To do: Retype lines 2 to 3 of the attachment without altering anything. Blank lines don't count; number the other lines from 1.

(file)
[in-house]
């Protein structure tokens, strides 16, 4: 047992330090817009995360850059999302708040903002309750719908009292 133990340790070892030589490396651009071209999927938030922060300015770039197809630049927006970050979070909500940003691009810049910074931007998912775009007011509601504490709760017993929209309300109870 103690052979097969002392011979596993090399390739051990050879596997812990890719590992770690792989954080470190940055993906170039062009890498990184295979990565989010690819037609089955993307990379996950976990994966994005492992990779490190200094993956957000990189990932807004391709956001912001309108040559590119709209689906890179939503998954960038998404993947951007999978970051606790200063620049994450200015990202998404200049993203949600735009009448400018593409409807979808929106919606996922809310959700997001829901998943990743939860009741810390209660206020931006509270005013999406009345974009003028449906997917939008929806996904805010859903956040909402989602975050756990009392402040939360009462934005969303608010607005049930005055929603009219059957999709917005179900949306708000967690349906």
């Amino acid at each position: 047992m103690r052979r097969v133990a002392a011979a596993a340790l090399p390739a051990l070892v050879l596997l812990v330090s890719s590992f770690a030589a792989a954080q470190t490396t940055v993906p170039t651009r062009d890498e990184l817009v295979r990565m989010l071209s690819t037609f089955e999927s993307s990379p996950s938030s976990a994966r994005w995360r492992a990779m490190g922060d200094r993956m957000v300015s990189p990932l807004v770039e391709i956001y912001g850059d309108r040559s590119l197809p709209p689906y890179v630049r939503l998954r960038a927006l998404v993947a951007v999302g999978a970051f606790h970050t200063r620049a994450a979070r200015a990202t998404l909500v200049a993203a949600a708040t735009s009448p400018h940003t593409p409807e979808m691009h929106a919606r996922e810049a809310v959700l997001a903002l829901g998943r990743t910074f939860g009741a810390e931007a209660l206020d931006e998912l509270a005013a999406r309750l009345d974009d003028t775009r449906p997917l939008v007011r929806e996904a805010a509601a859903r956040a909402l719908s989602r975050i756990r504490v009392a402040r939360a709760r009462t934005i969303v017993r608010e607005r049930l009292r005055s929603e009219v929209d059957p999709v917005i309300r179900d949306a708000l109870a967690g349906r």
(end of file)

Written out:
């Protein structure tokens, strides 16, 4: 047992330090817009995360850059999302708040903002309750719908009292 133990340790070892030589490396651009071209999927938030922060300015770039197809630049927006970050979070909500940003691009810049910074931007998912775009007011509601504490709760017993929209309300109870 103690052979097969002392011979596993090399390739051990050879596997812990890719590992770690792989954080470190940055993906170039062009890498990184295979990565989010690819037609089955993307990379996950976990994966994005492992990779490190200094993956957000990189990932807004391709956001912001309108040559590119709209689906890179939503998954960038998404993947951007999978970051606790200063620049994450200015990202998404200049993203949600735009009448400018593409409807979808929106919606996922809310959700997001829901998943990743939860009741810390209660206020931006509270005013999406009345974009003028449906997917939008929806996904805010859903956040909402989602975050756990009392402040939360009462934005969303608010607005049930005055929603009219059957999709917005179900949306708000967690349906």
């Amino acid at each position: 047992m103690r052979r097969v133990a002392a011979a596993a340790l090399p390739a051990l070892v050879l596997l812990v330090s890719s590992f770690a030589a792989a954080q470190t490396t940055v993906p170039t651009r062009d890498e990184l817009v295979r990565m989010l071209s690819t037609f089955e999927s993307s990379p996950s938030s976990a994966r994005w995360r492992a990779m490190g922060d200094r993956m957000v300015s990189p990932l807004v770039e391709i956001y912001g850059d309108r040559s590119l197809p709209p689906y890179v630049r939503l998954r960038a927006l998404v993947a951007v999302g999978a970051f606790h970050t200063r620049a994450a979070r200015a990202t998404l909500v200049a993203a949600a708040t735009s009448p400018h940003t593409p409807e979808m691009h929106a919606r996922e810049a809310v959700l997001a903002l829901g998943r990743t910074f939860g009741a810390e931007a209660l206020d931006e998912l509270a005013a999406r309750l009345d974009d003028t775009r449906p997917l939008v007011r929806e996904a805010a509601a859903r956040a909402l719908s989602r975050i756990r504490v009392a402040r939360a709760r009462t934005i969303v017993r608010e607005r049930l009292r005055s929603e009219v929209d059957p999709v917005i309300r179900d949306a708000l109870a967690g349906r």